And all the toys are put away, except
Perhaps my engine and the baby's bear.
Then mother comes away from all the
rest
Downstairs to tell our Christmas story
there.

She takes the baby on her lap and we
Sit 'round her on the hearth-rug so we
see
The pictures in the fire, and then she
tells
About how shepherds watched their
flocks by night
And what the angels said, and how the 
three 
Wise kings came riding--and the big
star's light.

And then she tells us how it showed the
way
To just a stable where the oxen stay.
And there they found Him in His
mother's arms.
A little baby Christ-Child-and he
smiled;
And that (she says) is what made Christ-
mas day
For you and me and every little child.
Before the nursery fire when we're un-
dressed
Sometimes I think that Christmas night's 
the best.  

Christmas Advertising From J. C. Penny in 1917
      James Cash Penney began his career in retail management when he opened The Golden Rule store, a partnership with Guy Johnson and Thomas Callahan, on April 14, 1902 in Kemmerer, Wyoming. He participated in the creation of two more stores, and purchased full interest in all three locations when Callahan and Johnson dissolved their partnership in 1907. In 1909, Penney moved his company headquarters to Salt Lake City, Utah to be closer to banks and railroads. By 1912, Penney had 34 stores in the Rocky Mountain States. In 1913, all stores were consolidated under the J.C. Penney banner. The so-called "mother store", in Kemmerer, opened as the chain's second location in 1904. It still operates, as of 2011, albeit with hours shorter than many of its other store locations.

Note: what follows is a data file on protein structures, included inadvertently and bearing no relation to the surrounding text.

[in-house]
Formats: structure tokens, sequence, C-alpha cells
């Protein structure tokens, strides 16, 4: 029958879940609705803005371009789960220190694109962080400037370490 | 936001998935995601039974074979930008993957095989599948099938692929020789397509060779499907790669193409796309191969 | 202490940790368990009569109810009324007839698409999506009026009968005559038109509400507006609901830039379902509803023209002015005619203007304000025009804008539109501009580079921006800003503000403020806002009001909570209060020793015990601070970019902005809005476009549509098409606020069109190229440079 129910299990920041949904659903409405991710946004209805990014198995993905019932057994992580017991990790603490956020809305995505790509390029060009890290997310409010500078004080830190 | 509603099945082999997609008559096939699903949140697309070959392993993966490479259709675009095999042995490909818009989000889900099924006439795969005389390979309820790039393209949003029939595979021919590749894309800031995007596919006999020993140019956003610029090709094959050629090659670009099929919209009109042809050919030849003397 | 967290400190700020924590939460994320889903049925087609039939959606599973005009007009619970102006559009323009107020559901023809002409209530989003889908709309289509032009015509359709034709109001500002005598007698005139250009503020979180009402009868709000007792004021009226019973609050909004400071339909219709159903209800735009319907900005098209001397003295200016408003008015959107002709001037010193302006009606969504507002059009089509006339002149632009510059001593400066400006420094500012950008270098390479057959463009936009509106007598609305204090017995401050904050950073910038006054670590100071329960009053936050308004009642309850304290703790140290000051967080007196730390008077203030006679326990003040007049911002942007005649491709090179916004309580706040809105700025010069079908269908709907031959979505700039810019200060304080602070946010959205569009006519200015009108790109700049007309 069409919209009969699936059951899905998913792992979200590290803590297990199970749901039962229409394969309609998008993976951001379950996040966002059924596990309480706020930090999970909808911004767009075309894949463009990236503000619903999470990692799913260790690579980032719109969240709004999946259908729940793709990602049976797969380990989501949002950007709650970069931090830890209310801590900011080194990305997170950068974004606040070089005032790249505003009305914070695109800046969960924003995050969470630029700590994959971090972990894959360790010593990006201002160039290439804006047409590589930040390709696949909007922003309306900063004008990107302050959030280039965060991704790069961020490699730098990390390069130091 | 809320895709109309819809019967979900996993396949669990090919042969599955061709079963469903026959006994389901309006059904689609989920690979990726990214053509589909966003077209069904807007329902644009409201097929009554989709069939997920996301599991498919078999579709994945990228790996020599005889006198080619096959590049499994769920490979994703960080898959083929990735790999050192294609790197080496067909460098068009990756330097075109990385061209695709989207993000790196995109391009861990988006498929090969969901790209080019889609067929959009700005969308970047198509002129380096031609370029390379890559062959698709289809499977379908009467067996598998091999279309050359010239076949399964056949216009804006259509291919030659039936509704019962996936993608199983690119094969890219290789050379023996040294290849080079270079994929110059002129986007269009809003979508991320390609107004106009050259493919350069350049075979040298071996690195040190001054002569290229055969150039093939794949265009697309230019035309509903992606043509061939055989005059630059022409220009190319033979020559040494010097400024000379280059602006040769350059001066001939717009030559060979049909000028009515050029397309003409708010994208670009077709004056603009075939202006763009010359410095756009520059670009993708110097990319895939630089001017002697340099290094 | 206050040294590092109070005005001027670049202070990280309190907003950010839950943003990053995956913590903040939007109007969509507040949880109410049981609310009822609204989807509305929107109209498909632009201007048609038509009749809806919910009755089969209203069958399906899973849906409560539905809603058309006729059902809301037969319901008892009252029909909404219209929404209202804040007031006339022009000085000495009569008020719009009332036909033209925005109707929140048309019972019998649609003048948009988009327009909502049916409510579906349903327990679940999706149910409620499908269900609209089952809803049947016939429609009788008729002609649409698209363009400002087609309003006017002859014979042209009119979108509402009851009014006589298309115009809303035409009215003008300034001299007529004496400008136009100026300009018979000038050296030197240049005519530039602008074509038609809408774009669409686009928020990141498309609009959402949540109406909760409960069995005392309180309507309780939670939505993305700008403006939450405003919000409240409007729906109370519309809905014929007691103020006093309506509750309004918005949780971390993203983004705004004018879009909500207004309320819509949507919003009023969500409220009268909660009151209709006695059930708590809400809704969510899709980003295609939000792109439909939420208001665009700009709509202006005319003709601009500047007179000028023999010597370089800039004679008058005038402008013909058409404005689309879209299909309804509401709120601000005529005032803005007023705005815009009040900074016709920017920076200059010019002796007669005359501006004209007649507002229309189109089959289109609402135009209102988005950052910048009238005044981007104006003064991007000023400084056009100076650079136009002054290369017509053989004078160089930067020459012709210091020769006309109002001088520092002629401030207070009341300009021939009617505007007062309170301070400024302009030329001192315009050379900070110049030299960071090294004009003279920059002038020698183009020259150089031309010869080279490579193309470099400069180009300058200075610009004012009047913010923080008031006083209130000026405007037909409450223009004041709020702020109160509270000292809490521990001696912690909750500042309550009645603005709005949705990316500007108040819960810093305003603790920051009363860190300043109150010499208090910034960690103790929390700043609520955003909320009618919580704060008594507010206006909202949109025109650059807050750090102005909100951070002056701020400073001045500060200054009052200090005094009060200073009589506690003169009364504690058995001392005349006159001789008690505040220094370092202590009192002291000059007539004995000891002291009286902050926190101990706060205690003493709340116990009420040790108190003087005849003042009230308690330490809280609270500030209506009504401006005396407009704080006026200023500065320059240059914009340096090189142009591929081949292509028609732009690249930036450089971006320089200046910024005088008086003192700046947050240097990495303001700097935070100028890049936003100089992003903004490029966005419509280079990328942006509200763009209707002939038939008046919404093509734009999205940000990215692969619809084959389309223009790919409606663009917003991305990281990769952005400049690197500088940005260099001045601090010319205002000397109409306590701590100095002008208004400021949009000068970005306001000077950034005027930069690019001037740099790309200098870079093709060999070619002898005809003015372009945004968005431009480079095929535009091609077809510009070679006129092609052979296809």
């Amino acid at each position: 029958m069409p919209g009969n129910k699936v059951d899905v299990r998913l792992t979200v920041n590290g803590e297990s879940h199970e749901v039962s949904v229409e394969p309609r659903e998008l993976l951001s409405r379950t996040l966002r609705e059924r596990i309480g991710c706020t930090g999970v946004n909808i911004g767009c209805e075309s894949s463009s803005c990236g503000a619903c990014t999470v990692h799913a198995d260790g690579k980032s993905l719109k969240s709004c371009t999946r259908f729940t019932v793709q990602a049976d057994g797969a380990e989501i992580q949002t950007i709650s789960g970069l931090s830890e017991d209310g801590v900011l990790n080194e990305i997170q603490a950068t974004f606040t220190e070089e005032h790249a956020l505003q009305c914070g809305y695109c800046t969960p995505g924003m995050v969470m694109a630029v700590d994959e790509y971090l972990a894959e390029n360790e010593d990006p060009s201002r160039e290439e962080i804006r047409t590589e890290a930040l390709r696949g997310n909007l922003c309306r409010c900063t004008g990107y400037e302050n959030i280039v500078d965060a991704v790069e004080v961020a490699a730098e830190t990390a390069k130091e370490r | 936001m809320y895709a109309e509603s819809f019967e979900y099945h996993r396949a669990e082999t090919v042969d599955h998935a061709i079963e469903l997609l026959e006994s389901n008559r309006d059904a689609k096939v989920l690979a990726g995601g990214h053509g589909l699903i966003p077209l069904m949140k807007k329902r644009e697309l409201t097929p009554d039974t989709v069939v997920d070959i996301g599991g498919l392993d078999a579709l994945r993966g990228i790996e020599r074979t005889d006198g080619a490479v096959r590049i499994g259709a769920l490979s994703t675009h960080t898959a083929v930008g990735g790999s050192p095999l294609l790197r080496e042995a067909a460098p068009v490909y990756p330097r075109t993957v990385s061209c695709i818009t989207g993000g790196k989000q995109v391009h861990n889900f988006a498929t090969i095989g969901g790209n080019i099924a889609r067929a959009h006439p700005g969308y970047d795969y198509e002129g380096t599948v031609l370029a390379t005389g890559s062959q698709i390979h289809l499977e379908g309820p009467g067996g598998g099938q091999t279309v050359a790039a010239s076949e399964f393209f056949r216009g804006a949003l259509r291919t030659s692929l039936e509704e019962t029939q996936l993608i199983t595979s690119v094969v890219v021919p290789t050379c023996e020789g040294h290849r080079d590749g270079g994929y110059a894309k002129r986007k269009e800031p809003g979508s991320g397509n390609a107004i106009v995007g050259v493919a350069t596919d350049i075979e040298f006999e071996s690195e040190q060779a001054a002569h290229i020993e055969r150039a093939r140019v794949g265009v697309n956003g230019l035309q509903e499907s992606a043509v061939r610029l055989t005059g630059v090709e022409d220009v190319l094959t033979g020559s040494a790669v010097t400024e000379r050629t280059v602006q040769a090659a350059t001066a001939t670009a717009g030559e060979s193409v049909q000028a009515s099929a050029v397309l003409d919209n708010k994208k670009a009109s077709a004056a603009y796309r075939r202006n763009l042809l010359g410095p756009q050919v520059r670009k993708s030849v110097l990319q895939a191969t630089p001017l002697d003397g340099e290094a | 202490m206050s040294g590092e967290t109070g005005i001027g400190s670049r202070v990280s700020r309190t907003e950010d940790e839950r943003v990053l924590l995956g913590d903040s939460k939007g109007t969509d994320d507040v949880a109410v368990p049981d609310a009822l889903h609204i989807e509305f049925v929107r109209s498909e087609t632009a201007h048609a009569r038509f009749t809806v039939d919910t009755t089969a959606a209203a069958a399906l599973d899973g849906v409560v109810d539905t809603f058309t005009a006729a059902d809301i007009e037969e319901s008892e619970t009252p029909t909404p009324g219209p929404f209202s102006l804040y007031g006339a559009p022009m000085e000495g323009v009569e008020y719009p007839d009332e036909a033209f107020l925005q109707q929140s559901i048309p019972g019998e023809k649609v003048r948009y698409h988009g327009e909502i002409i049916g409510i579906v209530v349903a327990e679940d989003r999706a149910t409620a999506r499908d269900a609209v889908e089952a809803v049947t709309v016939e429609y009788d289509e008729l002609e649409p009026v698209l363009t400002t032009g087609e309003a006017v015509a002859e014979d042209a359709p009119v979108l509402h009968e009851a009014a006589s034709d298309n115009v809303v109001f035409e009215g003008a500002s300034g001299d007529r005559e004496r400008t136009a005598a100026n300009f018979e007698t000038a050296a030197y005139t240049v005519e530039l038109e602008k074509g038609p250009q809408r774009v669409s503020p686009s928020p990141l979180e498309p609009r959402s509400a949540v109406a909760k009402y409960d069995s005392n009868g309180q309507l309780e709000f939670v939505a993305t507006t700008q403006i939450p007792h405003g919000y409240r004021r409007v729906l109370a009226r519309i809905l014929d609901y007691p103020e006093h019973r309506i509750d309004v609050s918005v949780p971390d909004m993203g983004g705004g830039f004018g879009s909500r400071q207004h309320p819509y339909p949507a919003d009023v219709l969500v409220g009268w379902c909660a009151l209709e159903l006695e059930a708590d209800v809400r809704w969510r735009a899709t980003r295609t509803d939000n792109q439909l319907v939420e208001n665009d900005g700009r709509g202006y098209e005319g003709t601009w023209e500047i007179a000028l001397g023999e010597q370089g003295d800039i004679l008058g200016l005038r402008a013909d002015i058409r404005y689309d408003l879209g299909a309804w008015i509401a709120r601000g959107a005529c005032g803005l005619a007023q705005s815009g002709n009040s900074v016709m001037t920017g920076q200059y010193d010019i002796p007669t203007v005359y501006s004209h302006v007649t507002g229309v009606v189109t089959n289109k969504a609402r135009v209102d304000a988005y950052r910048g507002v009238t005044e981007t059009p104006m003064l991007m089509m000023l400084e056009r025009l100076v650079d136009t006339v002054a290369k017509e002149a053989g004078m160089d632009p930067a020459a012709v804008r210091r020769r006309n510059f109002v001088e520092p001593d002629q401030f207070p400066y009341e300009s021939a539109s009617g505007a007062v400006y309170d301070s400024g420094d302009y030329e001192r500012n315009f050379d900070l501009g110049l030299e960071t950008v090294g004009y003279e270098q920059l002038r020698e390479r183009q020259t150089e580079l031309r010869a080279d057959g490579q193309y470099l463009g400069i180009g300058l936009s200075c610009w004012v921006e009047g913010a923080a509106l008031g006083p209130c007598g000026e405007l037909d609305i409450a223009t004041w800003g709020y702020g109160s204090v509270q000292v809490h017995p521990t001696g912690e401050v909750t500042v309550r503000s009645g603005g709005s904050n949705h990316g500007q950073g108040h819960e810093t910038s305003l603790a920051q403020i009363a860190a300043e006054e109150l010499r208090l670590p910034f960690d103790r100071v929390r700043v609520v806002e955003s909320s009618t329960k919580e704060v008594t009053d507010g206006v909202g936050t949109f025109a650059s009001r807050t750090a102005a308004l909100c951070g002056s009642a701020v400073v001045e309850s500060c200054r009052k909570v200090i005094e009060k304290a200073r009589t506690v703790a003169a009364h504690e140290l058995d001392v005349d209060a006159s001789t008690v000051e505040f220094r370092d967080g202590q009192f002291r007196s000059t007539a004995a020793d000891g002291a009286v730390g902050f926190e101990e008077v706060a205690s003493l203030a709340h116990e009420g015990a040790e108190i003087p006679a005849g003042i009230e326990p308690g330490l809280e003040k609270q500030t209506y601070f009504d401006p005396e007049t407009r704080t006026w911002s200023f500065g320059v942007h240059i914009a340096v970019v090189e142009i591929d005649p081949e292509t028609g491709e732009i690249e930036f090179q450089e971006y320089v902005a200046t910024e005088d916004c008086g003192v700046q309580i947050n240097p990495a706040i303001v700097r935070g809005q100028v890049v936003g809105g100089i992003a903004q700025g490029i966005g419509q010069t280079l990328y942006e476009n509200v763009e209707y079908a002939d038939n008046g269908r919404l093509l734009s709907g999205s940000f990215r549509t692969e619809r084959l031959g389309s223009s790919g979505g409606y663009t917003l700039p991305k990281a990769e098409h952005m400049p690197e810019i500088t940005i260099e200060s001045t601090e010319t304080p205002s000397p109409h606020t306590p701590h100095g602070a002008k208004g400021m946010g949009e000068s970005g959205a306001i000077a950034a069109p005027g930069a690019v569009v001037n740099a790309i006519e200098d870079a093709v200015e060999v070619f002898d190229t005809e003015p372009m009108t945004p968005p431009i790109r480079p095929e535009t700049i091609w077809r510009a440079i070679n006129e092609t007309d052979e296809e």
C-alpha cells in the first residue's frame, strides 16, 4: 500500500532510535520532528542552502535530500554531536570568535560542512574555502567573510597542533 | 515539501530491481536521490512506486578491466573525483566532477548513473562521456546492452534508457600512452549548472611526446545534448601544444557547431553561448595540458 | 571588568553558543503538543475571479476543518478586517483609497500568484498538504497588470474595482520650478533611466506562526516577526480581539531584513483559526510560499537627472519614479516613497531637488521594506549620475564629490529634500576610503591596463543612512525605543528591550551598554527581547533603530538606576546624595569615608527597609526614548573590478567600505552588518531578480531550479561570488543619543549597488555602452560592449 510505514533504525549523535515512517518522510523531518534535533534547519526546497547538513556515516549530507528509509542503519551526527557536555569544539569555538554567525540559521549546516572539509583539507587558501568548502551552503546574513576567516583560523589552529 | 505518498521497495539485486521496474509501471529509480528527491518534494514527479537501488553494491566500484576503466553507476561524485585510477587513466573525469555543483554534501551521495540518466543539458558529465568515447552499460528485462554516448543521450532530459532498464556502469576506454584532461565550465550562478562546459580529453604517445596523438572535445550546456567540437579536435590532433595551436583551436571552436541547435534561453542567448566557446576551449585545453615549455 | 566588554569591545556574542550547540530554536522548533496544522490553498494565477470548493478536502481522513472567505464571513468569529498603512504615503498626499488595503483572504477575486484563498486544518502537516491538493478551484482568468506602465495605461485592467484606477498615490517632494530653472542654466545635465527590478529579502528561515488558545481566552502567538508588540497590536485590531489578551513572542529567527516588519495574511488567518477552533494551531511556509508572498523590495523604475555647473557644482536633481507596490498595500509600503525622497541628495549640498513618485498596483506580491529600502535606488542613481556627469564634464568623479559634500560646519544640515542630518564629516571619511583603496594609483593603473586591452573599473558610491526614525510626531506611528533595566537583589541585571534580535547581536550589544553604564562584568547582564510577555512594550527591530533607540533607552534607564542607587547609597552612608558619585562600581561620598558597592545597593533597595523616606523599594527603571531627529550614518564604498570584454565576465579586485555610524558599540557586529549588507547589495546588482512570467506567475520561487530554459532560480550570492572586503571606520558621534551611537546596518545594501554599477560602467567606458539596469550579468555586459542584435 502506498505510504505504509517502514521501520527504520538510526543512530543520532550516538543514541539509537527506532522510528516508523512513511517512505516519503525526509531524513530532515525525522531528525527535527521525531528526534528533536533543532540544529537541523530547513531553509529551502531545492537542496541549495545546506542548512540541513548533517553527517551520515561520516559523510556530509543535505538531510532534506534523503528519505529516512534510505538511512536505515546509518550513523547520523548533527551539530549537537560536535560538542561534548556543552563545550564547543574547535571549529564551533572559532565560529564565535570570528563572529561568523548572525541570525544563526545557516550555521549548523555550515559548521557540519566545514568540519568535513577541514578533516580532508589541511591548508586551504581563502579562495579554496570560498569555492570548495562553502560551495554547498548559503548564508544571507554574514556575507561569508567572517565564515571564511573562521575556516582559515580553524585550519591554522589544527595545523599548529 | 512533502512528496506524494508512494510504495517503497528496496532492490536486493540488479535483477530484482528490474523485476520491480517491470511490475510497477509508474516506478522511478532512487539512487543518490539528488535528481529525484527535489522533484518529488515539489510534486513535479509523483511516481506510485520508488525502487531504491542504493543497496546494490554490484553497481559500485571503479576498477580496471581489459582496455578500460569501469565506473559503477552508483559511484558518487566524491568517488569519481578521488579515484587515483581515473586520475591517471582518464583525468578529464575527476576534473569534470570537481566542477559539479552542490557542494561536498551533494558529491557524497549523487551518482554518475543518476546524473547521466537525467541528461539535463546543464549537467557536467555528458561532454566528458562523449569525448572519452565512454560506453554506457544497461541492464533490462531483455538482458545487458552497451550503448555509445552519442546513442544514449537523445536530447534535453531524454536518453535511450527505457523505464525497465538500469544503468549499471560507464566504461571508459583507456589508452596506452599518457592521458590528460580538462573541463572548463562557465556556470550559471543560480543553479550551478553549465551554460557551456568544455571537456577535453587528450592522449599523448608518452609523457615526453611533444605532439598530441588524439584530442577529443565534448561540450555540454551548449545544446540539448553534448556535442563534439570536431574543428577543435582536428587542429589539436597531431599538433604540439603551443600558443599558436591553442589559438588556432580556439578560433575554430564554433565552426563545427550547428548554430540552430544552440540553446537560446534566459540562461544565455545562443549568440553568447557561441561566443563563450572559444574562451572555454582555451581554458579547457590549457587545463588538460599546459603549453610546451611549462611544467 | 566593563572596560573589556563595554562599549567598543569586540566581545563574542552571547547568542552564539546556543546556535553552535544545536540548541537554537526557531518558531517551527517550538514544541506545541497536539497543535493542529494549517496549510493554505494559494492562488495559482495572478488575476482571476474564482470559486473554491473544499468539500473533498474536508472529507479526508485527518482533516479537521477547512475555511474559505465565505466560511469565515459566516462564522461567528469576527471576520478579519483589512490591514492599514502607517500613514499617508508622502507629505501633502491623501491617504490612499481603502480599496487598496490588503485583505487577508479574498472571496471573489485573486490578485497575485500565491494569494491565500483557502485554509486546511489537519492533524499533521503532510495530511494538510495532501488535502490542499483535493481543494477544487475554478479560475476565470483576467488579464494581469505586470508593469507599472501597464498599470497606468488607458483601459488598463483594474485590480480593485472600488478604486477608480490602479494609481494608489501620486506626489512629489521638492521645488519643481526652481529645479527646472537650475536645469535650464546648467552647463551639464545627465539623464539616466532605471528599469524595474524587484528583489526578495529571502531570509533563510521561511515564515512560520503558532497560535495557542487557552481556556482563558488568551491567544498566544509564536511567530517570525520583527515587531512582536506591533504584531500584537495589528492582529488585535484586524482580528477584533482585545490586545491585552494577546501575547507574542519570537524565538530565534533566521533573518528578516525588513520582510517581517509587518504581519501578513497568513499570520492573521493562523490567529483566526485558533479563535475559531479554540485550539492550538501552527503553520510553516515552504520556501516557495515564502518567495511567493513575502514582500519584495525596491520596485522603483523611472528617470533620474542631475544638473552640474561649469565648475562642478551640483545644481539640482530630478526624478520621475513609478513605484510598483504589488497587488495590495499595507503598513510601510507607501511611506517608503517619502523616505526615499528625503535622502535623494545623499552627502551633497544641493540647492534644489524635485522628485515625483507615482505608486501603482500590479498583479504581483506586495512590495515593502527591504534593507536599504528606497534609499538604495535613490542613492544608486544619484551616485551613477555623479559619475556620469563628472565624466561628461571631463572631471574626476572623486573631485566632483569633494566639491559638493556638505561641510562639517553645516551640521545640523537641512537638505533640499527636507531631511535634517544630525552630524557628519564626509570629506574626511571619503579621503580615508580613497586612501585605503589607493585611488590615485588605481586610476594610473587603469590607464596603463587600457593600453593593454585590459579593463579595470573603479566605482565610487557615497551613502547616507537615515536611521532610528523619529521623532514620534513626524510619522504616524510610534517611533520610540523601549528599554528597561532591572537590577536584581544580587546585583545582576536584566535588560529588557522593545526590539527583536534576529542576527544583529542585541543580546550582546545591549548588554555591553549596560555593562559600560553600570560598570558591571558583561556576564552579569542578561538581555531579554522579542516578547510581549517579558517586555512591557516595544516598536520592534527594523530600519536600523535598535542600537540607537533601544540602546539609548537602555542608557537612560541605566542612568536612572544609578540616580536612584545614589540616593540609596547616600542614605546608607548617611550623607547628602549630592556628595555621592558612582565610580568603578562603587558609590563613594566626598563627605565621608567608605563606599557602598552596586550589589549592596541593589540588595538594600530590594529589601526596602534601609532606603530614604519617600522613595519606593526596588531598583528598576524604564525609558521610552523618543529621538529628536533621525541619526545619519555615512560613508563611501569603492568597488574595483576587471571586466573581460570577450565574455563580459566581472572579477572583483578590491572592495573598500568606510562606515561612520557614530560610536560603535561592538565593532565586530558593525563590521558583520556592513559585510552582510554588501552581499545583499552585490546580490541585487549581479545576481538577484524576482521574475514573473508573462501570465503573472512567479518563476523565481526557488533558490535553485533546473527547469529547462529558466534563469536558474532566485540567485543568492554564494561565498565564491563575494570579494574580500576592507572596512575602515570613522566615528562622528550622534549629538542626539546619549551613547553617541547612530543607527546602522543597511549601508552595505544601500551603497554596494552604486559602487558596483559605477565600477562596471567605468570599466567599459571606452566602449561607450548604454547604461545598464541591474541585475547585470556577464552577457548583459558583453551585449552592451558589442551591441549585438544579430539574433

In 1913, the company was incorporated under the new name, J. C. Penney Company, with William Henry McManus as a co-founder. In 1914, the headquarters was moved to New York City to simplify the buying, financing, and transportation of goods. Around this time, Bert J. Niver joined the company as a junior partner. By 1917, the company operated 175 stores in 22 states in the United States.
Gift suggestions for women in 1917
Gift suggestions for men in 1917.

Popular Christmas Dolls in 1917


      Carl and Pat along with Gretchen and Hortense, are making eyes at us this Christmas, inviting us to inquire into their merits. They belong to a new order of the beloved rag dolls that have always held the warmest corner of little folk's hearts. 
      These dolls are made of discarded socks or stockings and stuffed with cotton. White socks are used for the heads and colored ones for the bodies. Fancy stitching with heavy mercerized cotton or yarns, outlines the jackets, makes ties and garters and represents buttons. The eyes, nose and mouth are outlined also in black and red.